Both the Bulldog and the Mastiff are believed to have a common origin in the extinct breed known as the Alaunt (also written Alaune or Allan). In “The Knight’s Tale”, published in 1390, Geoffrey Chaucer described the Alaunt as a white dog “as large as any steer” and having great strength and courage. The breed was used for chasing lions and bears.
Randle Cotgrave’s A Dictionarie of the French and English Tongues, published in London in 1611, says the Allan de Bouchere, “is like our Mastiff” and is used “to bring in fierce oxen, and to keeper their stalls”. In the descriptions of these dogs, there are three distinct Bulldog characteristics that remain to this day: large, thick heads; short muzzles; and fierce courage. When attacked, they hung onto their opponent by their teeth. Bandogges or Bulldogs also were known to have been crossbred with various other breeds to correct the other breeds’ lack of courage, tenacity, and determination.
Early English Bulldogs were heavier than they are today, although they have always maintained an exceptional degree of tenacity and stamina. The early Bulldogs were also quite powerful, ferocious animals. In temperament, they were not the soft-hearted, friendly companions of the modern era.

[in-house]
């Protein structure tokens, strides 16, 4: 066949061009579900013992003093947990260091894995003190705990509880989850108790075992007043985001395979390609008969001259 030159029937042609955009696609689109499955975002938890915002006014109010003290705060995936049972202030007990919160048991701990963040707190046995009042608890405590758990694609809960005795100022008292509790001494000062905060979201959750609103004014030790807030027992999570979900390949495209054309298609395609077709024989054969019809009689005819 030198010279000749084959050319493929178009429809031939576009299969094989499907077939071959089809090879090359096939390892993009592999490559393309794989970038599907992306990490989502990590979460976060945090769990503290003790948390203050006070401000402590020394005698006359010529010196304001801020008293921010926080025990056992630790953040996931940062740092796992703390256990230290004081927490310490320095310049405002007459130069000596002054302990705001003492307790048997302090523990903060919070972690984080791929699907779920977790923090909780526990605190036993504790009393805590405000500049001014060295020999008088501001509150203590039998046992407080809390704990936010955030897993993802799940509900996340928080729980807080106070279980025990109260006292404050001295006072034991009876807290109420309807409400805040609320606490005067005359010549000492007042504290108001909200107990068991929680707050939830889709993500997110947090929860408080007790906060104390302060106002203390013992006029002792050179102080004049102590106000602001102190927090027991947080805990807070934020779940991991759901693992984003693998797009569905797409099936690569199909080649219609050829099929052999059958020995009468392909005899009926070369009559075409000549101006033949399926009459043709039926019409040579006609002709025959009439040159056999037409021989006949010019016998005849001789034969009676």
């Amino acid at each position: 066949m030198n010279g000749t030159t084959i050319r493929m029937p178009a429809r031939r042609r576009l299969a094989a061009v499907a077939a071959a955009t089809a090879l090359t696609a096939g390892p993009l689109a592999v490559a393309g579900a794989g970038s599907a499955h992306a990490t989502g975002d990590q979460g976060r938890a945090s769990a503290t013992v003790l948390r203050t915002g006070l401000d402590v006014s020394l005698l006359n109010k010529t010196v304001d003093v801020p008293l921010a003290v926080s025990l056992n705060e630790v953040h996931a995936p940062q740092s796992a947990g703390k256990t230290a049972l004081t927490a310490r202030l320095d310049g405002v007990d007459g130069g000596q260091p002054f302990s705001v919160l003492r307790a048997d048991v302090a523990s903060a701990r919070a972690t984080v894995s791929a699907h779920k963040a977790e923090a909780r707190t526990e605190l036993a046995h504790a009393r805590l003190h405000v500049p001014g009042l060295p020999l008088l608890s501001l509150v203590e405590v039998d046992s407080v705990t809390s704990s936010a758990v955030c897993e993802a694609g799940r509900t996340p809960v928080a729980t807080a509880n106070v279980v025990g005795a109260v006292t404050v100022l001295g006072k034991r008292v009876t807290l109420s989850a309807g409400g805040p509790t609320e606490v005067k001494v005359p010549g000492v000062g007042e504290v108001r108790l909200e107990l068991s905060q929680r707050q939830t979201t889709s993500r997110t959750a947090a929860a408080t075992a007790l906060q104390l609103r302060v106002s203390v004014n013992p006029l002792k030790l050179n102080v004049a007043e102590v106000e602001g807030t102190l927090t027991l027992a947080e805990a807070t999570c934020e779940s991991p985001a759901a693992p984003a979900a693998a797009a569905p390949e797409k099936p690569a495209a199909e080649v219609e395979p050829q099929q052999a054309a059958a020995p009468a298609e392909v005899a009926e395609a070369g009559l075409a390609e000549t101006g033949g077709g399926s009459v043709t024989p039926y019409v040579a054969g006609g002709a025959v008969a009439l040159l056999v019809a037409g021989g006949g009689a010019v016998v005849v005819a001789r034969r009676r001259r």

There can be no doubt that the English Bulldog was originally bred for bull- and bear-baiting, as well as for fighting other dogs. These “baits” were held in roped-off enclosures, and the object was to see whether the dog could approach a tethered bull or bear, grab him, and pin him to the ground. The enraged animal would attempt to dislodge the dog, and terrible injuries to both often resulted. Spectators lost and won large sums based on the outcome of such contests.
At that time, the English Bulldog was quite large, weighing from 80 to 100 pounds or more. The sport of bull-baiting was popular with all classes of British society in the 1500s and 1600s, particularly around London and the Midlands. There were bullrings and dog pits in many areas. In the beginning, the dog would attack the bull by the ear and hang on until the bull was exhausted. Later, the bull’s nose was the target, and a smaller, quicker dog was more efficient.
The inhumane practice of bull-baiting was finally outlawed in Great Britain in 1835. Although there were still illegal dogfights, Bulldog breeding soon diminished, since the dogs apparently no longer served a useful purpose. Had it not been for a handful of Englishmen who saw the virtue of preserving this exceptional breed, the banning of bull-baiting would have resulted in the extinction of the Bulldog.